"Investing in America’s Future Through Innovation" appearing in the Stanford Technology Law Review
By: David J. Kappos
While the smart phone patent wars have ignited debate about the patent system, the discussions are about far more than smart phones and software patents. These disputes, and the accompanying critiques, raise a more fundamental question about the willingness of the United States to invest in our future. We Americans need to make up our collective mind about whether we are satisfied with short-term gratification to get the newest technology at the absolute lowest price or whether we are willing to invest in the long-term. At their core, patents, and intellectual property in general, represent that investment.
Drawing on recent patent quality metrics, my article appearing in the Stanford Technology Law Review brings balance to the heated rhetoric surrounding the smart phone patent wars, explaining why the best evidence available shows that these disputes are not about low quality software patents or an ineffective patent system. In fact, and in contrast to the many critiques that offer no empirical evidence, the data shows that low quality patents are not the problem. Instead, the real issue is the historical tension between the necessary long-term incentives that form the basis for the patent system, versus the desire of consumers to have products and services today at the lowest prices possible. To move beyond the rhetoric of the current debate, we must continue to have faith in allowing our national innovation system to grow and develop as it has over 200+ years so that we and our children will have even more, and better, innovations to enjoy in the future.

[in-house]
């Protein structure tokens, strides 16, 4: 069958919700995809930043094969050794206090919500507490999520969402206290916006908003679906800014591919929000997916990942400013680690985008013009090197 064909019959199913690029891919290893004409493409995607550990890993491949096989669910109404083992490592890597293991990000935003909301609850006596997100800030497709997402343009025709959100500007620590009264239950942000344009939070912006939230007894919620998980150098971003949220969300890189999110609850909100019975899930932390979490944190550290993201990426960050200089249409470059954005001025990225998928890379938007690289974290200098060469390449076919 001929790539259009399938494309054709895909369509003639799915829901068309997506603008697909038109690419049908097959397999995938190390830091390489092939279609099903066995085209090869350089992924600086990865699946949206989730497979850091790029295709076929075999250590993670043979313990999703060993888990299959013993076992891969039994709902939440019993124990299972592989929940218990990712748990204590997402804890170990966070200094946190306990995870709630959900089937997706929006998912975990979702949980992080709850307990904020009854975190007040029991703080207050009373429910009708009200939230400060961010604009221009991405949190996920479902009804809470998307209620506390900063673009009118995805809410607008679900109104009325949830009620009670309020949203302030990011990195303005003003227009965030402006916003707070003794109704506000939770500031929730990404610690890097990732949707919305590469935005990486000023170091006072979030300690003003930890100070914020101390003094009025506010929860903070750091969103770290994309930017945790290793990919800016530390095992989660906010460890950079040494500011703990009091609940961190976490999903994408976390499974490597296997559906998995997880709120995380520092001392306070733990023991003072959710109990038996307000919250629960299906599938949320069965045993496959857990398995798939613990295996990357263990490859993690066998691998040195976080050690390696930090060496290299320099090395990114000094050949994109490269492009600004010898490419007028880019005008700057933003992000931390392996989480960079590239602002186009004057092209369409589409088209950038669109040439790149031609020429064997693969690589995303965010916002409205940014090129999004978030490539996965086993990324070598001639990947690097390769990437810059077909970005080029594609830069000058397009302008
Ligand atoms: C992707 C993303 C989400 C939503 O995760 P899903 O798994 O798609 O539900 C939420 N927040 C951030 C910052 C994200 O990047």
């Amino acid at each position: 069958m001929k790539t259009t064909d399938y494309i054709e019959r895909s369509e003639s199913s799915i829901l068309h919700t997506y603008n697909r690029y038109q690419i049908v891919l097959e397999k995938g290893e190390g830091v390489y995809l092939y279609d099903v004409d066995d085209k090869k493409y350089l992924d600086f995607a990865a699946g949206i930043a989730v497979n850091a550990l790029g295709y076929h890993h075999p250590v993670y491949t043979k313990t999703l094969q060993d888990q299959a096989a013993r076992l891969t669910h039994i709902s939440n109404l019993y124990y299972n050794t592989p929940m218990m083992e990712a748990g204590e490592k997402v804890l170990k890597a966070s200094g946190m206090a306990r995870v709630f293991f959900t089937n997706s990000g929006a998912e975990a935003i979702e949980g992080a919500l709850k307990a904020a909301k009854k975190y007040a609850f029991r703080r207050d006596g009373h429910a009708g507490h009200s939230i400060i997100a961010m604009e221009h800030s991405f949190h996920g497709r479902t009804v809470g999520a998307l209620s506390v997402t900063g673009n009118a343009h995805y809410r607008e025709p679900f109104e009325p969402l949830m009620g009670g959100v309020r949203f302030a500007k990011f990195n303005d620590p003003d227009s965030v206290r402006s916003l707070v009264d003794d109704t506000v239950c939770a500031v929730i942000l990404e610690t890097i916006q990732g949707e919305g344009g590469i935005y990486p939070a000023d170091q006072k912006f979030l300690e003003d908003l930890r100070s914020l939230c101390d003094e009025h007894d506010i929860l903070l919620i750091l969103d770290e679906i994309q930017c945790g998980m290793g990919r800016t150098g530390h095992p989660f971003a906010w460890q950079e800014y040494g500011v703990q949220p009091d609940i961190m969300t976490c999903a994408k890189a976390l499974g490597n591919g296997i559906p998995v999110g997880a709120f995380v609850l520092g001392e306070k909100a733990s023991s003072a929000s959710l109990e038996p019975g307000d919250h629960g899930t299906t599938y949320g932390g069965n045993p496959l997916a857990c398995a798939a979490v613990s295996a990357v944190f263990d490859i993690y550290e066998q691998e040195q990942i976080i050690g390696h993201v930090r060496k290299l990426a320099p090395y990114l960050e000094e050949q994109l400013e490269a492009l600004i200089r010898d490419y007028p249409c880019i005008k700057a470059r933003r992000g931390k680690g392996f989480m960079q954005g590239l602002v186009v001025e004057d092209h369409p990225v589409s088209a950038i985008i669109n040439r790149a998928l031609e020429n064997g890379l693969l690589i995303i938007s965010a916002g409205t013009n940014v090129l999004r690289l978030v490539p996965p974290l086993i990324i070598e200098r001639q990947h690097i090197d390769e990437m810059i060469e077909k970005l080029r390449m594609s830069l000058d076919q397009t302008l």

The article is available on the Stanford Technology Law Review's website at: http://stlr.stanford.edu/2013/05/investing-in-americas-future-through-innovation/